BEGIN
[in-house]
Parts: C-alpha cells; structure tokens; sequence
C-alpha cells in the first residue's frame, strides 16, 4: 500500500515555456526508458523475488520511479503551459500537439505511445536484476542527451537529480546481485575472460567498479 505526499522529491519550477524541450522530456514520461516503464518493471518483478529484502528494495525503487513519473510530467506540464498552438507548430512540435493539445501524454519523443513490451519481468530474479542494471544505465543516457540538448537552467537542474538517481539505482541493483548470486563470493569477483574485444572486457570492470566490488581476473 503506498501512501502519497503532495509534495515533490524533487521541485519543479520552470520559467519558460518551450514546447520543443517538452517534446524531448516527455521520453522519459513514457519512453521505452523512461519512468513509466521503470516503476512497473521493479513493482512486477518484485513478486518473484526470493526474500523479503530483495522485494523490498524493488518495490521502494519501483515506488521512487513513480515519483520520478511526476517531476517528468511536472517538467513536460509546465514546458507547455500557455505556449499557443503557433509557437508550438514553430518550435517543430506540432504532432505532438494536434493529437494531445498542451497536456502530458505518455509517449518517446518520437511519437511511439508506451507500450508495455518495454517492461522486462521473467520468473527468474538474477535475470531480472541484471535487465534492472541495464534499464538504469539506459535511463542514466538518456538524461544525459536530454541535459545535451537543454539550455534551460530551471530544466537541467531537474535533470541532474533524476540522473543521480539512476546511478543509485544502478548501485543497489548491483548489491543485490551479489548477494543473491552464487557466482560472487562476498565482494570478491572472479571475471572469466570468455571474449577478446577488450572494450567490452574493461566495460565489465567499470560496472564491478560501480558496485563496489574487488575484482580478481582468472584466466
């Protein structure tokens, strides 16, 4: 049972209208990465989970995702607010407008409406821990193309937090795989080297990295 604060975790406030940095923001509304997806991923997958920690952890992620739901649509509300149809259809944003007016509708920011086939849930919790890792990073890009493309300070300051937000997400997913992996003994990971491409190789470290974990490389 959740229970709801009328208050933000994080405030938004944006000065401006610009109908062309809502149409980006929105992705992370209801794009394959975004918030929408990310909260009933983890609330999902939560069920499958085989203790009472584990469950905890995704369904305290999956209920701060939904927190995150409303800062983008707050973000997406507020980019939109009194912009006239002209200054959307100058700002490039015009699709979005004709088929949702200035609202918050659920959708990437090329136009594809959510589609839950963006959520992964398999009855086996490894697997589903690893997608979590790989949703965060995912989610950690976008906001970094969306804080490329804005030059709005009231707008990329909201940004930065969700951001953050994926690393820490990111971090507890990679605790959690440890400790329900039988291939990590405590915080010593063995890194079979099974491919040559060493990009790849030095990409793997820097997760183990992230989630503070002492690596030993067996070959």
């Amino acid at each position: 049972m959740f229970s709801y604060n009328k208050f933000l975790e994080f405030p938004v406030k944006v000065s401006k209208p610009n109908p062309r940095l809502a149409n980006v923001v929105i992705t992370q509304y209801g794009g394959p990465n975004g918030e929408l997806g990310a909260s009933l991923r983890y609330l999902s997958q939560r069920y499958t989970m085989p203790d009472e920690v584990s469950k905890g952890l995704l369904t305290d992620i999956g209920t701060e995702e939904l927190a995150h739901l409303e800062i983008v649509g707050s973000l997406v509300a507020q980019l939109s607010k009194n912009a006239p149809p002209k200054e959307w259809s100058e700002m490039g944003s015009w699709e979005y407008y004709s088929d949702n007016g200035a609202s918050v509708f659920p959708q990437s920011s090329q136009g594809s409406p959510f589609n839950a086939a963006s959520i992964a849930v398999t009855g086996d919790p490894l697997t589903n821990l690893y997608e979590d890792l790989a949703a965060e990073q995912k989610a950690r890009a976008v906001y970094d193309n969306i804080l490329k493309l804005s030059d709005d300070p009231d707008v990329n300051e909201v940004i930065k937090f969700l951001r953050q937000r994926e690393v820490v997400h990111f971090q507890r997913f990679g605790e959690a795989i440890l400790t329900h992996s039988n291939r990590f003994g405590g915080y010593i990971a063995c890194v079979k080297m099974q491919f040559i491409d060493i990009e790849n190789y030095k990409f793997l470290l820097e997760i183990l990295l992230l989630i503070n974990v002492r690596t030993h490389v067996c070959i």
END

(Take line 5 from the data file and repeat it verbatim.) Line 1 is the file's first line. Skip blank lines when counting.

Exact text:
């Amino acid at each position: 049972m959740f229970s709801y604060n009328k208050f933000l975790e994080f405030p938004v406030k944006v000065s401006k209208p610009n109908p062309r940095l809502a149409n980006v923001v929105i992705t992370q509304y209801g794009g394959p990465n975004g918030e929408l997806g990310a909260s009933l991923r983890y609330l999902s997958q939560r069920y499958t989970m085989p203790d009472e920690v584990s469950k905890g952890l995704l369904t305290d992620i999956g209920t701060e995702e939904l927190a995150h739901l409303e800062i983008v649509g707050s973000l997406v509300a507020q980019l939109s607010k009194n912009a006239p149809p002209k200054e959307w259809s100058e700002m490039g944003s015009w699709e979005y407008y004709s088929d949702n007016g200035a609202s918050v509708f659920p959708q990437s920011s090329q136009g594809s409406p959510f589609n839950a086939a963006s959520i992964a849930v398999t009855g086996d919790p490894l697997t589903n821990l690893y997608e979590d890792l790989a949703a965060e990073q995912k989610a950690r890009a976008v906001y970094d193309n969306i804080l490329k493309l804005s030059d709005d300070p009231d707008v990329n300051e909201v940004i930065k937090f969700l951001r953050q937000r994926e690393v820490v997400h990111f971090q507890r997913f990679g605790e959690a795989i440890l400790t329900h992996s039988n291939r990590f003994g405590g915080y010593i990971a063995c890194v079979k080297m099974q491919f040559i491409d060493i990009e790849n190789y030095k990409f793997l470290l820097e997760i183990l990295l992230l989630i503070n974990v002492r690596t030993h490389v067996c070959i």